This monograph is extracted and adapted from the forthcomingtextbook entitled Digital Signal Compression: Principles and Practiceby William A. Pearlman and Amir Said, Cambridge University Press,2009.

  • 1Introduction

    The goal of this monograph is to elucidate the principles of a datacompression method called set partition coding, mainly by showing itsuse in image compression. One of the most interesting aspects of thiscoding technique is that it is based on some very simple principles, butis also very effective, surpassing other coding methods that may seemtheoretically much more sophisticated (and probably with a fraction ofthe computational complexity).

    This technique is the primary entropy coding method in the well-known SPIHT (Set Partitioning In Hierarchical Trees) [18] and SPECK(Set Partitioning Embedded bloCK) [15] algorithms and is an auxiliarycoding method in the JPEG2000 standard [11, 12]. It also has been suc-cessfully applied in the method of EZBC (Embedded Zero Block Coder)for video coding [9]. There are many books and articles explainingSPIHT and SPECK, and its many variations and modifications. Theseworks state the algorithms and present worked-out examples, but nonetouches on the logic underlying these methods.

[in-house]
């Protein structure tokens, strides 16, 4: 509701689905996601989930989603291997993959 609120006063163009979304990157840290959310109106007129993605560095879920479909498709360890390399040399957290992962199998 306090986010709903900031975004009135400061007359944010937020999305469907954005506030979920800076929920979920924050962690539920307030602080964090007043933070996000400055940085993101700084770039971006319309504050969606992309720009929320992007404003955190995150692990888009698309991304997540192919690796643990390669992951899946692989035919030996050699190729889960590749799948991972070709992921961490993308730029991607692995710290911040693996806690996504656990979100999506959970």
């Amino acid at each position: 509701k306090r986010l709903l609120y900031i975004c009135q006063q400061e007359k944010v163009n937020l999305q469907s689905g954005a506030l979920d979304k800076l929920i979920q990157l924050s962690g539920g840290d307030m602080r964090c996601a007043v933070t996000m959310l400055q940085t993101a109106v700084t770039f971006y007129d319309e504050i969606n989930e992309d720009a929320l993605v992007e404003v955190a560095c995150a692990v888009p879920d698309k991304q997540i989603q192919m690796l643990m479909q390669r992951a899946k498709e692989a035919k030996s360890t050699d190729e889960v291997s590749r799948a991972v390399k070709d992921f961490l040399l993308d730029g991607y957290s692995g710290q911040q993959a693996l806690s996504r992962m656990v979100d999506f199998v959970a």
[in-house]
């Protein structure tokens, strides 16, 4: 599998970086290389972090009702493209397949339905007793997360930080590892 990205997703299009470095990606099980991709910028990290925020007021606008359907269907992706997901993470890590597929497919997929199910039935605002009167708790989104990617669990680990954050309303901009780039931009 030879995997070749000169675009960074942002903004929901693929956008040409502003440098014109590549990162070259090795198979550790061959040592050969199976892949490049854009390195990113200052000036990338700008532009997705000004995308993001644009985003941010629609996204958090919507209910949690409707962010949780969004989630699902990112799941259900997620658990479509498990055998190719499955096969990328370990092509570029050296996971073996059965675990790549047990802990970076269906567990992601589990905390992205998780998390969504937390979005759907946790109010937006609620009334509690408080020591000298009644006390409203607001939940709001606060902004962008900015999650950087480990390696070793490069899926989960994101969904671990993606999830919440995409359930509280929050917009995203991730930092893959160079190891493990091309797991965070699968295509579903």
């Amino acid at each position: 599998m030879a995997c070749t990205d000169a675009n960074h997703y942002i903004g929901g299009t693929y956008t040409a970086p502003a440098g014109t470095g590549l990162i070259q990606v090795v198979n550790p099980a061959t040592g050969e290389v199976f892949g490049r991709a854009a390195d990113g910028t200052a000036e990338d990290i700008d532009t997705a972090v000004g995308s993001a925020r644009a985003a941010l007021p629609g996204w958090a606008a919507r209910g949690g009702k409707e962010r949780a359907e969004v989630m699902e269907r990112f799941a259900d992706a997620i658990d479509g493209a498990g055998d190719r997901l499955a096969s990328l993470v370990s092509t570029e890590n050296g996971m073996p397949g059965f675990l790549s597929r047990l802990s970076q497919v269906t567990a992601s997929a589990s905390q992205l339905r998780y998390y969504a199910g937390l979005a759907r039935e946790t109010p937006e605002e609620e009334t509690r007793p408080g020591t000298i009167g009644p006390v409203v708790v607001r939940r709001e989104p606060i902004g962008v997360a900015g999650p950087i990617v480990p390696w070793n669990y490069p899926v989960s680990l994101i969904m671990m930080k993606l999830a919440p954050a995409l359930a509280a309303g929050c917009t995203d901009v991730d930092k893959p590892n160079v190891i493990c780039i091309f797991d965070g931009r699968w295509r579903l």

What had been missing is a proper explanation of why a method assimple as set partition coding can be so effective. A possible reason forthis omission is that the usual approach for teaching data compression

    97

  • 98 Introduction

    is to start from information theory principles, and some simple statis-tical models, like i.i.d. sources, and then possibly move to somewhatmore complicated cases. However, rarely there is any real intention ofrealism, since the data sources defined by the main multimedia com-pression applications (audio, images, and video) are quite complex.They can be extremely difficult to model accurately, and we may noteven know what are all the aspects involved (e.g., if a Stradivarius violinsounds like no other, how to preserve that information?).

    A superficial interpretation of information theory can also give theimpression that increasingly more complex statistical models are theonly thing needed to improve compression. Actually what is neededis the development of workable models (explicit or implicit) that areflexible enough to allow more accurate modeling for coding, withoutnecessarily providing descriptive information. An ad hoc scheme basedon empirical knowledge of the sources statistical properties can bemuch better than methods that in theory could be used for data sourcesof any complexity, but in practice need to be very strongly constrainedto be manageable.